One year after the establishment of the joint venture, the deal ended in 2001 when Georgia-Pacific set out to acquire the Fort James Corporation. The Department of Justice in order to approve of the acquisition, required Georgia Pacific to sell its LLC interest for antitrust purposes. As part of a sale to a Swedish concern, Georgia-Pacific first offered to purchase and WISCO agreed to sell its minority interest in the LLC to Georgia-Pacific for $41 million, a gain of $21.2M from its initial valuation of $19.8M. Georgia-Pacific further agreed to pay Chesapeake $196M to compensate Chesapeake for any loss of tax deferral. Chesapeake reported a $524M capital gain on its consolidated Federal tax return for 2001. Chesapeake determined that the termination of the indemnity resulted in WISCO receiving a deemed distribution under §752. Chesapeake also reported the $196M tax cost make-up payment from GP as ordinary income on its consolidated Federal tax return for 2001.
Respondent issued Chesapeake a notice of deficiency for 1999 claiming that the alleged joint venture was instead a disguised sale that produced $524 million of capital gain includable in Chesapeake's consolidated income for 1999. Chesapeake timely filed a petition to the Tax Court. Respondent asserted in an amended answer a $36,691,796 accuracy-related penalty under section 6662 for substantial understatement of income tax.
Analysis of Accuracy Related Penalty
Most tax advisors are quite familiar with the particular rules surrounding the imposition of an accuracy related penalty under §6662(a) and §6662(b)(2) for a substantial understatement of income tax . The mathematical threshold was easily reached in this case, i.e., the greater of10% of the tax required to be shown on the return or $10,000. §6662(d)(1); Treas. Reg. §1.6662-4(b)(1). However the penalty does not apply with respect to any portion of an underpayment if a taxpayer shows that there was reasonable cause for, and that the taxpayer acted in good faith with respect to that portion. §6664(c)(1); Treas. Reg. §1.6664-4(a), Income Tax Regs. Among the relevant factors are the taxpayer’s efforts to determine its proper amount of taxes owed, its knowledge and experience and the reliance on the advice of a competent tax adviser. Treas. Reg. §1.6664-4(b)(1). See §6664(c); U.S. v. Boyle, 469 U.S. 241, 250-251 (1985).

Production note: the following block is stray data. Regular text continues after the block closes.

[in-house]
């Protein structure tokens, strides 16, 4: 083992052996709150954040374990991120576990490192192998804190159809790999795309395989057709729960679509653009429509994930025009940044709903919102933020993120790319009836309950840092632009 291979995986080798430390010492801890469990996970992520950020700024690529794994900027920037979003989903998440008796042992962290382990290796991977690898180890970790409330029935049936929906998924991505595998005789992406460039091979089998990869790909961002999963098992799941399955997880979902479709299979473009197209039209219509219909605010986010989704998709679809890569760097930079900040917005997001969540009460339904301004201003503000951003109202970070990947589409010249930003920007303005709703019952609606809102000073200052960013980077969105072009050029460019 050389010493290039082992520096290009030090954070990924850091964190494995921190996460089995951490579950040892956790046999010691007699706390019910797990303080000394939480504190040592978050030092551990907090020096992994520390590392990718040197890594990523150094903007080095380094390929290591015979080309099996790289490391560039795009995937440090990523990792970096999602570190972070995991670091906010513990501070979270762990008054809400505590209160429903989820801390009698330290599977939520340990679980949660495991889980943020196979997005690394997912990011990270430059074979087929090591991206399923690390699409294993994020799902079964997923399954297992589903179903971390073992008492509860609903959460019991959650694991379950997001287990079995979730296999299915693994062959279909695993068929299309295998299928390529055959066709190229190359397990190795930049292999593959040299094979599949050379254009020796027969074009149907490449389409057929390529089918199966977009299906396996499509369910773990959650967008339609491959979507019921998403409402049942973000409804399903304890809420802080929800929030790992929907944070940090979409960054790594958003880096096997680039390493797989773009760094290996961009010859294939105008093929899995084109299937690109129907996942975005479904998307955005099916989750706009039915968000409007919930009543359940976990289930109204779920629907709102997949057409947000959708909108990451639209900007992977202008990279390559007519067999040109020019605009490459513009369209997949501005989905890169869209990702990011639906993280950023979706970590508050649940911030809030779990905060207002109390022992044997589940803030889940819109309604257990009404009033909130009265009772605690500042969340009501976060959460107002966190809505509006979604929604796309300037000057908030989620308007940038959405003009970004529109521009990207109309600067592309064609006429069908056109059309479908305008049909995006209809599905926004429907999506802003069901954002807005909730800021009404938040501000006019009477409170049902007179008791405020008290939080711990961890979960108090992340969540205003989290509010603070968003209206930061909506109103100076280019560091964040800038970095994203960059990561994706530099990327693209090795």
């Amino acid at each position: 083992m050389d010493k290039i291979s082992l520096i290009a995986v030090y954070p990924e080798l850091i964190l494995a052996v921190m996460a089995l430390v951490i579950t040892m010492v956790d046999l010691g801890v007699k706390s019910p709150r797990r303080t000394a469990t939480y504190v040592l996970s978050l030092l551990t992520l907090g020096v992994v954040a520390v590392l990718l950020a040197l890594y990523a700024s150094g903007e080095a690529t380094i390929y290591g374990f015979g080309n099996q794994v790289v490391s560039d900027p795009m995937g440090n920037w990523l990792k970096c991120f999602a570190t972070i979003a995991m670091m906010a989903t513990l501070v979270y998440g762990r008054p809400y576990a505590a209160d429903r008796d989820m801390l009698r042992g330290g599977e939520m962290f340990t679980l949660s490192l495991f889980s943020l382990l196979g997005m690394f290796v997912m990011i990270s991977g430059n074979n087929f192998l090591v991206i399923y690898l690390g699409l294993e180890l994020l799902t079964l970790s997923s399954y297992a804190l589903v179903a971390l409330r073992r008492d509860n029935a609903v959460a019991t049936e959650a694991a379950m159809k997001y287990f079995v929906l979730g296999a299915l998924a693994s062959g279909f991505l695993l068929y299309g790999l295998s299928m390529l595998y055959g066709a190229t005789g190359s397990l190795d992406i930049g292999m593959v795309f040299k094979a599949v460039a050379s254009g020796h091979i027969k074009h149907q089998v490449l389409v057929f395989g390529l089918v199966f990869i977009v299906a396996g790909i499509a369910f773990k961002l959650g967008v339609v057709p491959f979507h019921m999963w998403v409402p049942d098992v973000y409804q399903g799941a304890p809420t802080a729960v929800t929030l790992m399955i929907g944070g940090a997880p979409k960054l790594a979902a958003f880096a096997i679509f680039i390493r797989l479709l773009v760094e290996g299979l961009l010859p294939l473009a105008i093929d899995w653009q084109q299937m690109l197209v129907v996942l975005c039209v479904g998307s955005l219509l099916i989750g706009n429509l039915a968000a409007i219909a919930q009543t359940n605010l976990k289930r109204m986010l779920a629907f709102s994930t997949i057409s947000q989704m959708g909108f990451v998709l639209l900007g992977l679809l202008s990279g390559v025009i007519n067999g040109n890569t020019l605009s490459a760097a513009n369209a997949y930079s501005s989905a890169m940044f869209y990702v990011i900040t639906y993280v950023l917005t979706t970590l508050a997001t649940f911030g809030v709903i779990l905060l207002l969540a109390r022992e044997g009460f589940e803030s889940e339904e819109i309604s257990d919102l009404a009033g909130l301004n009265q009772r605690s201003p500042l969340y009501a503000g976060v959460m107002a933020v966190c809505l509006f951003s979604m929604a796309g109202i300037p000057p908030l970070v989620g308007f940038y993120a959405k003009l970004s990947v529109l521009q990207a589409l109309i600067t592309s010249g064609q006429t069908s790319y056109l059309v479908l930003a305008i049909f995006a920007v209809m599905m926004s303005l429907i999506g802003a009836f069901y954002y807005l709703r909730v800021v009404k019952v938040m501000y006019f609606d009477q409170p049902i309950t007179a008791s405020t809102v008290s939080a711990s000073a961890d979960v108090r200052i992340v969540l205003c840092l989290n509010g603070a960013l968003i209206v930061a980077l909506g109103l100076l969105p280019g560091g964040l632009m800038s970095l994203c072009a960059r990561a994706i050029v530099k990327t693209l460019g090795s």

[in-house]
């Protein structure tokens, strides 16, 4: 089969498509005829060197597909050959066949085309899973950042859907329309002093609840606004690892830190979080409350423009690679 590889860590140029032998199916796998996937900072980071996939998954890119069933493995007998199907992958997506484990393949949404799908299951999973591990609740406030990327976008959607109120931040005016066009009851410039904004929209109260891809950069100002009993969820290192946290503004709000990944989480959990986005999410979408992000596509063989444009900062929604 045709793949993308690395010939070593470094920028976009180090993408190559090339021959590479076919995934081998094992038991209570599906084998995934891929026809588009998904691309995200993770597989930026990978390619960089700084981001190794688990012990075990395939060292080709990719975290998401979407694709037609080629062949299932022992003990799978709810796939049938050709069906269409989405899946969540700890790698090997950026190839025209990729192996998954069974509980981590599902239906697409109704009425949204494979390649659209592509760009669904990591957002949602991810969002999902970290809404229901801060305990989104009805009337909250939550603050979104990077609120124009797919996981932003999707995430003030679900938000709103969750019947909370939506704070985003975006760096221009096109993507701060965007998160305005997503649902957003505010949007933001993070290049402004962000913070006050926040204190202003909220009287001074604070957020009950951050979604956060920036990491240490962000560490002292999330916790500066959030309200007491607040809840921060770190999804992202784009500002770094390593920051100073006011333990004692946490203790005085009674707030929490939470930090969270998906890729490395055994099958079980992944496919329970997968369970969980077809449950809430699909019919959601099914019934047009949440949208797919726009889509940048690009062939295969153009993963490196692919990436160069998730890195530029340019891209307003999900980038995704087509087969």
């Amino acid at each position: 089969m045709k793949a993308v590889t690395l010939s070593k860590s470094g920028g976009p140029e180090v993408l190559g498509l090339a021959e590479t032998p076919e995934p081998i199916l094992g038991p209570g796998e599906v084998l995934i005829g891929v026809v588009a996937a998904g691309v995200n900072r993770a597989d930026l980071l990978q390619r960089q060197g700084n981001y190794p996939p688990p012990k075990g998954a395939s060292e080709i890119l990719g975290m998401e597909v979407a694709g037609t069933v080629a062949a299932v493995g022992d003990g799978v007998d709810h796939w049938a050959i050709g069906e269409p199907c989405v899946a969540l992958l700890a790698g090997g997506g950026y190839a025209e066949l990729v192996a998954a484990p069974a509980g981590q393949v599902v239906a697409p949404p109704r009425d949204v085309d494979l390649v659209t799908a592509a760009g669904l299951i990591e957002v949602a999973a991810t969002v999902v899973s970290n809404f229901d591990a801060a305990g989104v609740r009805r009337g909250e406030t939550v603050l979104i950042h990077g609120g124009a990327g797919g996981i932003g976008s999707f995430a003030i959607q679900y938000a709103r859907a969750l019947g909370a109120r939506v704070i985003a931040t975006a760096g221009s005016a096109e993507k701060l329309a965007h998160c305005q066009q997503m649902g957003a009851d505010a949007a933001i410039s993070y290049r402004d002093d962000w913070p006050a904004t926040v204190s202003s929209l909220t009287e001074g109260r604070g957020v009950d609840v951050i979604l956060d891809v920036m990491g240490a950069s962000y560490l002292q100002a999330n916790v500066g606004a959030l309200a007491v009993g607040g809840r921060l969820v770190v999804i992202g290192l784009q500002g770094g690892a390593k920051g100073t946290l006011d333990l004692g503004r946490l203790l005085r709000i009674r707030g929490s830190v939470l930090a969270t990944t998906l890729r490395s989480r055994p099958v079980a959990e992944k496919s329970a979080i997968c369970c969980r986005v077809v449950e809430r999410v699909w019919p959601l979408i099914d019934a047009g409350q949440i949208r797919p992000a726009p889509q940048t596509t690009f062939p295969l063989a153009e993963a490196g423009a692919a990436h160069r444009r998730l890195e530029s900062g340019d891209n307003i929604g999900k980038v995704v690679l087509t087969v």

However, the Tax Court opinion warned that reliance on the advice of a tax professional is not unlimited. Neither reliance on the advice of a professional tax adviser nor reliance on facts that, unknown to the taxpayer, are incorrect the required reasonable cause or good faith needed to avoid imposition of the penalty. Long Term Capital Holdings v. U.S., 330 F. Supp. 2d 122, 205-206 (D. Conn. 2004), affd. 150 Fed. Appx. 40 (2d Cir. 2005). Moreover, it is unreasonable for a taxpayer to rely on a tax adviser actively involved in planning the transaction and tainted by an inherent conflict of interest. See e.g., Mortensen v. Commissioner, 440 F.3d 375, 387 (6th Cir. 2006), affg. T.C. Memo. 2004-279; Pasternak v. Commissioner, 990 F.2d 893 (6th Cir. 1993), affg. Donahue v. Commissioner, T.C. Memo. 1991-181; Neonatology Associates, P.A. v. Commissioner, 115 T.C. 43 (2000), affd. 299 F.2d 221 (3d Cir. 2002). A professional tax adviser with a stake in the outcome has such a conflict of interest.
In countering the taxpayer’s arguments of proper reliance and good faith, the Service argued that the taxpayer unreasonably relied on an opinion that made improper assumptions and was written by a tax advisor which had a conflict of interest.